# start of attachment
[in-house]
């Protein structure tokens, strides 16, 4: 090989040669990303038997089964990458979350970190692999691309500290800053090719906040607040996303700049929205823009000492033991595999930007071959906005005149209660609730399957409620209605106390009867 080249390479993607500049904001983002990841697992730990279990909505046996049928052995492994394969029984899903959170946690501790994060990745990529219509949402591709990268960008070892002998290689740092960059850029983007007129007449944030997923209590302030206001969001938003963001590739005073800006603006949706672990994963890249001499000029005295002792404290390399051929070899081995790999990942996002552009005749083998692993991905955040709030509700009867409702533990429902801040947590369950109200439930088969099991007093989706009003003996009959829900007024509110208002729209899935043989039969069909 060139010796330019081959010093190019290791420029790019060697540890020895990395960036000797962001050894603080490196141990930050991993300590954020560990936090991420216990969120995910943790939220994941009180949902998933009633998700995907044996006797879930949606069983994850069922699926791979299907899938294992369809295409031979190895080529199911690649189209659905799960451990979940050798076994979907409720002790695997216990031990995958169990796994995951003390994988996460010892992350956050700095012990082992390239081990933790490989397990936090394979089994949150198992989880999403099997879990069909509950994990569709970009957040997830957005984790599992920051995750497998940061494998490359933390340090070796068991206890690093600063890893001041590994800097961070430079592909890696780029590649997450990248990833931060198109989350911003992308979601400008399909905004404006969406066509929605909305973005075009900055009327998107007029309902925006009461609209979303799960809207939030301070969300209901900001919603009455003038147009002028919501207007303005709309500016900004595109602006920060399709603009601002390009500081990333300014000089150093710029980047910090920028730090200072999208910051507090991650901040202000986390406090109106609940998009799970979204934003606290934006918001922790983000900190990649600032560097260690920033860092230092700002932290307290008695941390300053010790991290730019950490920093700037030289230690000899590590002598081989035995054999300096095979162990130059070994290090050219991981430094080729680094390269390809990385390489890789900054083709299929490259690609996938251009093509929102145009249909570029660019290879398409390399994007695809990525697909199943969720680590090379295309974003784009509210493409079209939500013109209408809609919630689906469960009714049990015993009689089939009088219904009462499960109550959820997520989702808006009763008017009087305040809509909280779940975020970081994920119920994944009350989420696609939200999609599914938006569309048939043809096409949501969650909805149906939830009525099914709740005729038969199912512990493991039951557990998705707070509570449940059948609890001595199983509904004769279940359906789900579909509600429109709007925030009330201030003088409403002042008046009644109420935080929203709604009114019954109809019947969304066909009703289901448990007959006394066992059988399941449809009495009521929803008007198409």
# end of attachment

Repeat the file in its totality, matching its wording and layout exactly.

[in-house]
């Protein structure tokens, strides 16, 4: 090989040669990303038997089964990458979350970190692999691309500290800053090719906040607040996303700049929205823009000492033991595999930007071959906005005149209660609730399957409620209605106390009867 080249390479993607500049904001983002990841697992730990279990909505046996049928052995492994394969029984899903959170946690501790994060990745990529219509949402591709990268960008070892002998290689740092960059850029983007007129007449944030997923209590302030206001969001938003963001590739005073800006603006949706672990994963890249001499000029005295002792404290390399051929070899081995790999990942996002552009005749083998692993991905955040709030509700009867409702533990429902801040947590369950109200439930088969099991007093989706009003003996009959829900007024509110208002729209899935043989039969069909 060139010796330019081959010093190019290791420029790019060697540890020895990395960036000797962001050894603080490196141990930050991993300590954020560990936090991420216990969120995910943790939220994941009180949902998933009633998700995907044996006797879930949606069983994850069922699926791979299907899938294992369809295409031979190895080529199911690649189209659905799960451990979940050798076994979907409720002790695997216990031990995958169990796994995951003390994988996460010892992350956050700095012990082992390239081990933790490989397990936090394979089994949150198992989880999403099997879990069909509950994990569709970009957040997830957005984790599992920051995750497998940061494998490359933390340090070796068991206890690093600063890893001041590994800097961070430079592909890696780029590649997450990248990833931060198109989350911003992308979601400008399909905004404006969406066509929605909305973005075009900055009327998107007029309902925006009461609209979303799960809207939030301070969300209901900001919603009455003038147009002028919501207007303005709309500016900004595109602006920060399709603009601002390009500081990333300014000089150093710029980047910090920028730090200072999208910051507090991650901040202000986390406090109106609940998009799970979204934003606290934006918001922790983000900190990649600032560097260690920033860092230092700002932290307290008695941390300053010790991290730019950490920093700037030289230690000899590590002598081989035995054999300096095979162990130059070994290090050219991981430094080729680094390269390809990385390489890789900054083709299929490259690609996938251009093509929102145009249909570029660019290879398409390399994007695809990525697909199943969720680590090379295309974003784009509210493409079209939500013109209408809609919630689906469960009714049990015993009689089939009088219904009462499960109550959820997520989702808006009763008017009087305040809509909280779940975020970081994920119920994944009350989420696609939200999609599914938006569309048939043809096409949501969650909805149906939830009525099914709740005729038969199912512990493991039951557990998705707070509570449940059948609890001595199983509904004769279940359906789900579909509600429109709007925030009330201030003088409403002042008046009644109420935080929203709604009114019954109809019947969304066909009703289901448990007959006394066992059988399941449809009495009521929803008007198409």